Eastern Orthodox Epiphany

What is Easter? Understanding History

Festival is the sacred celebration of Christ’s resurrection from the dead. It is the oldest and holiest Christian festival, the climax and center of the liturgical year, and the holy day to which all other holy days point. Even denominations that do not strictly follow a liturgical calendar commemorate Easter with tremendous joy and thanksgiving.

On Easter Sunday, Christians celebrate the resurrection of the Lord, Jesus Christ. It is typically the most well-attended Sunday service of the year for Christian churches.

Christians believe, according to Scripture, that Jesus came back to life, or was raised from the dead, three days after his death on the cross. As part of the Easter season, the death of Jesus Christ by crucifixion is commemorated on Good Friday, always the Friday just before Easter. Through his death, burial, and resurrection, Jesus paid the penalty for sin, thus purchasing for all who believe in him, eternal life in Christ Jesus.

Christian and Pagan Traditions

There are many traditions that surround the entire Lent season, Holy Week, and Easter Sunday. Generally observed traditions across the globe include the bunny, colored eggs, gift baskets, and flowers. We will dive into specific traditions below in more detail, but here are a few more interesting traditions from around the world:

  • In Australia, bunnies are considered pests that ruin crops and land. Aussies celebrate with their native marsupial, the Bibly, which has large ears and a more pointy nose.
  • In Poland on Easter Monday, boys try to soak people with buckets of water. This tradition has is rooted in the baptism of Polich Prince Mieszko on Easter Monday in 996.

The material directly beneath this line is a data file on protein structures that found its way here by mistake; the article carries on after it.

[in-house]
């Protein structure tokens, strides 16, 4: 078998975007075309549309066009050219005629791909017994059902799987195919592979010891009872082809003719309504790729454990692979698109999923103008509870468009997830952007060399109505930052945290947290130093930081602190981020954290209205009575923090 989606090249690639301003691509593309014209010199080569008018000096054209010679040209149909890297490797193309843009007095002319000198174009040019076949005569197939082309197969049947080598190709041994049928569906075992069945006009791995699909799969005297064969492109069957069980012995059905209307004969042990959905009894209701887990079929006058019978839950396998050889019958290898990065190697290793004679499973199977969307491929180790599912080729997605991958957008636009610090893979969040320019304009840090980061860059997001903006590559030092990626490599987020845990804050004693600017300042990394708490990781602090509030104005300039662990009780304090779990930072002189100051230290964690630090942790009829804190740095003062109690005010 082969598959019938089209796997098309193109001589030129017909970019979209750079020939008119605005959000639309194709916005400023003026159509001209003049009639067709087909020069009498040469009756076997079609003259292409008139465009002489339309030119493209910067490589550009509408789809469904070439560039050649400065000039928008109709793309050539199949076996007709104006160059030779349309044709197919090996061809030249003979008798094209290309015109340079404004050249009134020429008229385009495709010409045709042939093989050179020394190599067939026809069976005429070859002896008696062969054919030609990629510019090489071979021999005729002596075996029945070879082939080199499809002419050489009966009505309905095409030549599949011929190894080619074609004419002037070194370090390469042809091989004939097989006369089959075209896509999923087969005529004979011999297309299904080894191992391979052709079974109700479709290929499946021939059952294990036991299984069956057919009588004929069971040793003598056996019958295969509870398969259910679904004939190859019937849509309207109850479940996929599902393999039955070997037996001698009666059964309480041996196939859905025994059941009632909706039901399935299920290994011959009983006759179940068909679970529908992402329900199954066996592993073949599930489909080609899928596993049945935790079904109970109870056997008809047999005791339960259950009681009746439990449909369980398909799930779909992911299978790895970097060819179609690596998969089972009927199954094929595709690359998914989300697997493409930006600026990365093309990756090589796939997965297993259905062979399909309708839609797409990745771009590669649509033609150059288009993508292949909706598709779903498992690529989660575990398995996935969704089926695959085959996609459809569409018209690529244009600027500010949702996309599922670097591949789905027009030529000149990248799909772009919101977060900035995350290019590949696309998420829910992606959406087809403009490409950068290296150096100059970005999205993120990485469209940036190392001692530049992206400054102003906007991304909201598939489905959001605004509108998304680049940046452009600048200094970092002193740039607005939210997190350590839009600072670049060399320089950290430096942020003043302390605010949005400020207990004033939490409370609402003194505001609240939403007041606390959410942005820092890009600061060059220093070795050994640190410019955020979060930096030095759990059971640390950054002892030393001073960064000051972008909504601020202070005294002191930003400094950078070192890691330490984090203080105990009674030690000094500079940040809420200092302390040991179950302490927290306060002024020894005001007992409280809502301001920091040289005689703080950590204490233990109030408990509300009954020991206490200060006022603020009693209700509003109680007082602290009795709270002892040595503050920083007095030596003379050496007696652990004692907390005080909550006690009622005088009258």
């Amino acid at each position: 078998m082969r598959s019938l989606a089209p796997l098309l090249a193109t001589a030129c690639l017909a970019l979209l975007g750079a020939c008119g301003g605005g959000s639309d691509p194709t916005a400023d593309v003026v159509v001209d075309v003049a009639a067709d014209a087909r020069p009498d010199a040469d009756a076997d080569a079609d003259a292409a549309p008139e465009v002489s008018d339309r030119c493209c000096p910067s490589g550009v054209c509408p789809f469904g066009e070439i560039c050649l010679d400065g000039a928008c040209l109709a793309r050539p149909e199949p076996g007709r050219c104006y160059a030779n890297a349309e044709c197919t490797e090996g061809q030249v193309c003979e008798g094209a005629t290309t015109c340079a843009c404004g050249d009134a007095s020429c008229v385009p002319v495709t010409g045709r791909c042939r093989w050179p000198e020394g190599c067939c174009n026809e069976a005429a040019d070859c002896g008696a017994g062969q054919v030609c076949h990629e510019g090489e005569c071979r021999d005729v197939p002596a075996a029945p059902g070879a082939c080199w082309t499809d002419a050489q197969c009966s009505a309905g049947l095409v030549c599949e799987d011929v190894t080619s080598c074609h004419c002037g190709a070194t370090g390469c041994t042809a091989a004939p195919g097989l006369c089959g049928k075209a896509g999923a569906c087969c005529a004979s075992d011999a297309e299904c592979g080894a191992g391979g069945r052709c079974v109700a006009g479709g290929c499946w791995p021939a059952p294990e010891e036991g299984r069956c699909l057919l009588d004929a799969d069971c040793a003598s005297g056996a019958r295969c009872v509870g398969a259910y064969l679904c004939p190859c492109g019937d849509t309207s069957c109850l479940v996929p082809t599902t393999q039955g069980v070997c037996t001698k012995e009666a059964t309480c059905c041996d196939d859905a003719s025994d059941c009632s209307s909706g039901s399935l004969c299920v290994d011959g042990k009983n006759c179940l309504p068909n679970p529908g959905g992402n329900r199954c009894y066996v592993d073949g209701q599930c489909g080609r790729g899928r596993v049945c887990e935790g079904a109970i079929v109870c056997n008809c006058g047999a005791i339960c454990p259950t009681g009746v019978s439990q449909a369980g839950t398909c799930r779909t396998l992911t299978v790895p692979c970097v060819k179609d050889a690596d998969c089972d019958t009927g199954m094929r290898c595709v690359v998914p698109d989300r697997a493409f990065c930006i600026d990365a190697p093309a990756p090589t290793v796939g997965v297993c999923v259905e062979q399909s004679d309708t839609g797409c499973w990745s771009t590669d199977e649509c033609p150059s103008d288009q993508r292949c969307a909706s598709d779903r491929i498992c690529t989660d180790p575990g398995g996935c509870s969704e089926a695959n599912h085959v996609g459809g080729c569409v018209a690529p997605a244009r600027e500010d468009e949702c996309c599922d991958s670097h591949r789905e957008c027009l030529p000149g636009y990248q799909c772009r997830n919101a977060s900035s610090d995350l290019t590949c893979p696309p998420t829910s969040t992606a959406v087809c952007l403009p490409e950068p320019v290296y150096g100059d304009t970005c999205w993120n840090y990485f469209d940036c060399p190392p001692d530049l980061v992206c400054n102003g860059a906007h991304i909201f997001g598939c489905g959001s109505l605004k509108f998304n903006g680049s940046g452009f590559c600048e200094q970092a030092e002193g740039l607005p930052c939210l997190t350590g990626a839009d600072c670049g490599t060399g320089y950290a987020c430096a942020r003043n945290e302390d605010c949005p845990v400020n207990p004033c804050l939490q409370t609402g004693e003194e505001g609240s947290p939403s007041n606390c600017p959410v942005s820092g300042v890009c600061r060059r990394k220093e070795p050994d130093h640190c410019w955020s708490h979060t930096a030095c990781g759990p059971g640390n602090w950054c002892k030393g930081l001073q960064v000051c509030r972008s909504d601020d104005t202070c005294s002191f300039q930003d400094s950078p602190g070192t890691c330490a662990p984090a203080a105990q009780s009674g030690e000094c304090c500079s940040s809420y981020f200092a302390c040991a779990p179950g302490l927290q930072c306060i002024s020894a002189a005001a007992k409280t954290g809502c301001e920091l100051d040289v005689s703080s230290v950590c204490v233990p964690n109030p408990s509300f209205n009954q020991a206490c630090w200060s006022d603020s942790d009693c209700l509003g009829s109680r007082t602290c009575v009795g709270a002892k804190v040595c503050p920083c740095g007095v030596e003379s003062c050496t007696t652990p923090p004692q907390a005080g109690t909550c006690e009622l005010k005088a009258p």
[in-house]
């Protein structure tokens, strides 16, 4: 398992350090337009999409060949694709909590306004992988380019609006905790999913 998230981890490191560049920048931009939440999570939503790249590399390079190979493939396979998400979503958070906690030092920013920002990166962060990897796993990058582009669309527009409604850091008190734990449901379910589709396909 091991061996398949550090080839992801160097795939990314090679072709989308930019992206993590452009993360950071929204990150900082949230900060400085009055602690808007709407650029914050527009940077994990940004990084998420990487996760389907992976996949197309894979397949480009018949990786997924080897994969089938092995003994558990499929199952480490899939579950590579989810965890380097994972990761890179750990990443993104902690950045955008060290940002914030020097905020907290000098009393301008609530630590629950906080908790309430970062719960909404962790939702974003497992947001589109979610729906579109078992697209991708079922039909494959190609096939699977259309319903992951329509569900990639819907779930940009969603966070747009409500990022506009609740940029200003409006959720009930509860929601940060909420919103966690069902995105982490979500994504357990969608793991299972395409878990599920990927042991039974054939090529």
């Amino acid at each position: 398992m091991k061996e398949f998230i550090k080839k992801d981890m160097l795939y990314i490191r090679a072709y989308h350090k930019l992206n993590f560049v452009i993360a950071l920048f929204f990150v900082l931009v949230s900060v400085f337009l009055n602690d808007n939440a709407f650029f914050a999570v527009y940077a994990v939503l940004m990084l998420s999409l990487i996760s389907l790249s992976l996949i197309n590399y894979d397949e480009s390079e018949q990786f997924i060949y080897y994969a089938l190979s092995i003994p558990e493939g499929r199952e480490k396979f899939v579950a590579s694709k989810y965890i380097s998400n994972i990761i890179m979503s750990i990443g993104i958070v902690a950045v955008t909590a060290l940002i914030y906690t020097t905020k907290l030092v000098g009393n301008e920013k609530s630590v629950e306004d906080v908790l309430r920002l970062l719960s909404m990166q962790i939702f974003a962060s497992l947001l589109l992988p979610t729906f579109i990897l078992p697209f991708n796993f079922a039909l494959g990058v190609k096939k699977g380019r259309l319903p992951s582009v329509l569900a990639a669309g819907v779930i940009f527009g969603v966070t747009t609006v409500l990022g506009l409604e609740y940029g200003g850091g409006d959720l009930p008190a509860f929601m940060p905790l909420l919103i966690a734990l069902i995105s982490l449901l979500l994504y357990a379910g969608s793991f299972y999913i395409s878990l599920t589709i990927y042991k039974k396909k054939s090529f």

• In Greece, the morning of Holy Saturday is known as the annual “pot throwing” where residents throw pots out of windows. It is a tradition used to mark the beginning of spring and new crops being gathered in new pots.
  • In Europe, there are large bonfires called Easter Fires that are lit on Easter Sunday into Monday. The Saxon origin is that the fires will chase away winter and Easter will bring spring.

New Clothes at Easter

New clothes have long been associated with the idea of newness and a fresh beginning. The familiar custom of having new clothes for the festival probably began with early Christians wearing new white robes for baptism during Vigil services. Later, the custom expanded to everyone wearing new clothes in celebration of his or her new life in Christ.

Lilies

The Easter lily is another new addition to celebrations. Throughout the years, painters and sculptors used the white Madonna lily to symbolize purity and innocence, frequently referring to Mary. This lily doesn’t force well, so nurseries couldn’t get the flower to bloom in time for Easter. In the 1880s, Mrs. Thomas Sargent brought Bermuda lily bulbs back to Philadelphia. A local nurseryman, William Harris, saw the lilies and introduced them to the trade. A more practical consideration was that they were easy to force into bloom in time for the Easter season. From there, the Bermuda lily, now the familiar Easter lily, spread throughout the country.

It is an important holiday, if not the most significant event in the Christian religion. May God bless you always!

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